I caught up with five successful landscape business owners to get their New Year’s resolutions and share tips to help build your landscaping business in 2020.
Here we are: 2020! On top of the ‘go to the gym 5x a week’, ‘bank $20 every day toward that new vacation’ and ‘start dance classes with my spouse’ resolutions, you’ve vowed to build a better landscaping business this year.
According to the U.S. News & World Report, the failure rate for New Year’s resolutions is said to be about 80 percent. I cannot help you with the gym and the dancing, but in this post will share tactics and tips to help you succeed in your resolution to build a better landscaping business in 2020.
The good news is that the state of the landscaping industry makes this a great year to focus on refining and improving your business. Strong growth across all sectors, a strong economy and the aging population will continue to fuel our industry this year. As individuals, landscaping business owners are becoming more financially savvy and looking for creative ways to improve their efficiency, profitability and growth.
In the longer term, landscape business owners should expect to see wages and fringe benefits rise exponentially across the green industry over the next ten years. It’s long overdue. We’re seeing a big shift in the perceived value of field staff and how important they really are to a company.
We’ve spoken with landscape business owners like you to see what their resolutions and goals are for 2020, and how they plan to achieve them. I’ll also share 3 actionable tactics you can start using today to kickstart your growth through this year and beyond. Ready? Let’s dig right in.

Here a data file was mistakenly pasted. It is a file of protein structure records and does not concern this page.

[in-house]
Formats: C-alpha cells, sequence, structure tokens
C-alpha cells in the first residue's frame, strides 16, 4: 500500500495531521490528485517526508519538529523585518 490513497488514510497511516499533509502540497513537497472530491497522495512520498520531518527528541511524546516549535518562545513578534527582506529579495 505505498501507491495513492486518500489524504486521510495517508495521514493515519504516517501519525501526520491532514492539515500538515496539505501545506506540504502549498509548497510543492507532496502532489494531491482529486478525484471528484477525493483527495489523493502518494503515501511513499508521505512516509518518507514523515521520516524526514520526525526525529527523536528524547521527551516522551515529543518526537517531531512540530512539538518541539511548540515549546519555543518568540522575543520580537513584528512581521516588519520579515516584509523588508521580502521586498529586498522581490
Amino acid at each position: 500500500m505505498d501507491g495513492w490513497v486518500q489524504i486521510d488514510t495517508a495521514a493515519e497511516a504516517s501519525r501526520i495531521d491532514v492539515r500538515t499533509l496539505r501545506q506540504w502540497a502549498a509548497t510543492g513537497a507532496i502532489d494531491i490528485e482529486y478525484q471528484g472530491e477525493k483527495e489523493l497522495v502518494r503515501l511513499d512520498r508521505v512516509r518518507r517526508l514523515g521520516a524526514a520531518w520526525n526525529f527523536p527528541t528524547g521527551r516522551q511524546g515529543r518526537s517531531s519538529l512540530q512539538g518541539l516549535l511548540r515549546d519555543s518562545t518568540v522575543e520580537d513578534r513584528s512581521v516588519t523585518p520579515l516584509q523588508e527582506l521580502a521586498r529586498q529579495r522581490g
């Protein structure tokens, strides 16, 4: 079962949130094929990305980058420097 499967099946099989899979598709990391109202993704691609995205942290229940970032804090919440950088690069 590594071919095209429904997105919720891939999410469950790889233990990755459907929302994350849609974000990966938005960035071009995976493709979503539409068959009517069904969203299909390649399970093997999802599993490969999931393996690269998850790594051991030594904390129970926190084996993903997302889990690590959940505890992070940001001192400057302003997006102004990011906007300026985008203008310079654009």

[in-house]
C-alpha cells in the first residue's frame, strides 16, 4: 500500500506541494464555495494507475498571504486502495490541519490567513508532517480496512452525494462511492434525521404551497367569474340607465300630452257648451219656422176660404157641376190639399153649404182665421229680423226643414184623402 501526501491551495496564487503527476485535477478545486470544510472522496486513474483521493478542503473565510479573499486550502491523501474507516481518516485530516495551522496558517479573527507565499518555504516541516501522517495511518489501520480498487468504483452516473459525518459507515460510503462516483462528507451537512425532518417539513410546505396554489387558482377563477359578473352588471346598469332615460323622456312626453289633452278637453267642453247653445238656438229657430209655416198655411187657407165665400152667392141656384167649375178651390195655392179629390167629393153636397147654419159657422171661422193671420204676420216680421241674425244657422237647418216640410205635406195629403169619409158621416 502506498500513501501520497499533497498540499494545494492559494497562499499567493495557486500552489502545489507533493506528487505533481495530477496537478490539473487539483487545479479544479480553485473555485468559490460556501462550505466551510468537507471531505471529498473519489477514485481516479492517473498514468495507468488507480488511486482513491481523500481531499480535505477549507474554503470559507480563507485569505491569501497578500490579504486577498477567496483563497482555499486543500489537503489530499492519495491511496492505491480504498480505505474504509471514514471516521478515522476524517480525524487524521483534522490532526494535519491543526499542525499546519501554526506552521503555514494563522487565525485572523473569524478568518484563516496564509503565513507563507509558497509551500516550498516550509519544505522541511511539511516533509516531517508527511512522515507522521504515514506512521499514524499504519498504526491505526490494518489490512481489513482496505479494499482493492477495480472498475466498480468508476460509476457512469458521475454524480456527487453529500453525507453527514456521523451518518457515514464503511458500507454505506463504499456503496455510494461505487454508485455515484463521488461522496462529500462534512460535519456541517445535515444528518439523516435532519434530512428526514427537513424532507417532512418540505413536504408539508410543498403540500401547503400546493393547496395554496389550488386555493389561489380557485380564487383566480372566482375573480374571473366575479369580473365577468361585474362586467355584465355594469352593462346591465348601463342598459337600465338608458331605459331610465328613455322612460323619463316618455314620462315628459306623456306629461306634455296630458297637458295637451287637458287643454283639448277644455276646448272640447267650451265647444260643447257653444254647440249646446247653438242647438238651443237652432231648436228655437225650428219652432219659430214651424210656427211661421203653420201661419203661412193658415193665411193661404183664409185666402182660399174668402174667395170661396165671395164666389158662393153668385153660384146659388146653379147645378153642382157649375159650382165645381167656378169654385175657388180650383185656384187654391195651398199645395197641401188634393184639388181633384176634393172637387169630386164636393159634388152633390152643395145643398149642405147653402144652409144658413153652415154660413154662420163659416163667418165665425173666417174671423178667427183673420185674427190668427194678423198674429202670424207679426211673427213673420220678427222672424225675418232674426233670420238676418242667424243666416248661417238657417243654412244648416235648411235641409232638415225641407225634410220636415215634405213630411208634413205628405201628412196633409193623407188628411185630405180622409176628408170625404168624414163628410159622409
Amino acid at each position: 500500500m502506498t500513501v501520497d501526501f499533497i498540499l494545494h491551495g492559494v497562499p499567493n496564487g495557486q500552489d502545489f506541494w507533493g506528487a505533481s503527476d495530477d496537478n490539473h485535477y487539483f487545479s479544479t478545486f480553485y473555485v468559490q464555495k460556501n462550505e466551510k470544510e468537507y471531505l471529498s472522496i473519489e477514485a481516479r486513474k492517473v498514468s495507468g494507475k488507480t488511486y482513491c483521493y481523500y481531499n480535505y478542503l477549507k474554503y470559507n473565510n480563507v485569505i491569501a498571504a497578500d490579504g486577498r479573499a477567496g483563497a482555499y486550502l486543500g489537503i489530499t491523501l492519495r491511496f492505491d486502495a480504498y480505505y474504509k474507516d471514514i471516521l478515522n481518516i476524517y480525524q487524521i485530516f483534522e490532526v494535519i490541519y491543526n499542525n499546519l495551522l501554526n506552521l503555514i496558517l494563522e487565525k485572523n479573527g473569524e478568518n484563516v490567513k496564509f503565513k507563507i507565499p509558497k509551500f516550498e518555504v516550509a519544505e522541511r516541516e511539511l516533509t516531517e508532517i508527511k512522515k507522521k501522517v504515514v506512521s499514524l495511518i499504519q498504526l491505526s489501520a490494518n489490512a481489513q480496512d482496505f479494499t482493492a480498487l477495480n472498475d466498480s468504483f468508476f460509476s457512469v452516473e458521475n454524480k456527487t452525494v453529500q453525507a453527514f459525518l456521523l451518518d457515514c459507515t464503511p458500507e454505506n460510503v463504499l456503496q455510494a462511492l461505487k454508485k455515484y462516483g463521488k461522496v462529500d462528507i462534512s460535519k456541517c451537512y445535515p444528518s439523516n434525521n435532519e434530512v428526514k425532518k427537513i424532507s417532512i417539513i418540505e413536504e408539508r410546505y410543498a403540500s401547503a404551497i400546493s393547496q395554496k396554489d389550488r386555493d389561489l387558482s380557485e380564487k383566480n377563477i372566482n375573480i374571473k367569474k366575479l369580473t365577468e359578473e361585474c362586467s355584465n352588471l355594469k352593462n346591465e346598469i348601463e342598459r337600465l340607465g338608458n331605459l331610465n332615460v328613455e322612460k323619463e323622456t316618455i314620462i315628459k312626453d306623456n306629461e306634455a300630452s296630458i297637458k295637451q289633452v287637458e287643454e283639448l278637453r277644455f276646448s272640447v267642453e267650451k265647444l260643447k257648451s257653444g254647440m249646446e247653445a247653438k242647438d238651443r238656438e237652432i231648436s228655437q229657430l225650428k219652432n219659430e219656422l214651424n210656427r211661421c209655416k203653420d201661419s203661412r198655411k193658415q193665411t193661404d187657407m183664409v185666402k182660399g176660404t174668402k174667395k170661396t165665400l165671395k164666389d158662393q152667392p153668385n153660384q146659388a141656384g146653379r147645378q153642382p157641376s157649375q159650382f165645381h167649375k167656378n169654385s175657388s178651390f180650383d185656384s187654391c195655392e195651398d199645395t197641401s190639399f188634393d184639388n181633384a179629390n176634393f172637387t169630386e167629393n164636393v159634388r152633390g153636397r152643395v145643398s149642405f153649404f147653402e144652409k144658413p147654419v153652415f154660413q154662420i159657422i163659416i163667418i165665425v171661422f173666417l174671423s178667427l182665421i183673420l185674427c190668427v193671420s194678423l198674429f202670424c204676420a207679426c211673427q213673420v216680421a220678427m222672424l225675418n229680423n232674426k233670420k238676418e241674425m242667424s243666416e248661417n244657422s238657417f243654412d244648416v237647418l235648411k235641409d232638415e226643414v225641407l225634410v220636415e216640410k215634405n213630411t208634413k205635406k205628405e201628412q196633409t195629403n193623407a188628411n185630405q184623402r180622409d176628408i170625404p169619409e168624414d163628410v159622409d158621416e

For starters, it’s important to clearly define what a better landscaping business means to you by identifying a few (or several) measurable goals. Let’s say you’re hoping to increase your profit margins and/or sales goals this year. A couple of measurable goals would look like this:
Setting achievable goals in a great start, but it’s impossible to get your team working towards something if you don’t share it with them.
Your seasonal kick-off meeting should outline your vision for the company and your near-term goals. Most importantly, you need to express how these goals translate into expectations for each team member. Each month you’ll regroup, measure your individual and collective progress, and set new objectives.
Let’s be honest—workers earning an hourly wage will not care if your business earns an additional $100,000 this year unless there’s something in it for them. If you want buy-in and motivation from your team, start an incentive program tied to meeting those monthly objectives you’ve established.
Not only will your team get invested, they’ll feel a sense of pride and ownership in the business when their extra efforts are recognized and rewarded in tangible ways. In an industry with such high labour turnover, an incentive program can go a long way toward employee retention and recruitment.
What do you do with team members who refuse to help the company progress? As George Urvari of Oriole Landscaping says, “The people will change or the people will change.” Everyone from your forklift operator and foreman to your bookkeeper and operations manager should have committed to meeting expectations at the start of the season. If you’ve done everything you could, from additional training to modified work plans, it’s time to move on. Firing people is never easy but it’s far more costly to run a company with people who don’t (or won’t) do their jobs.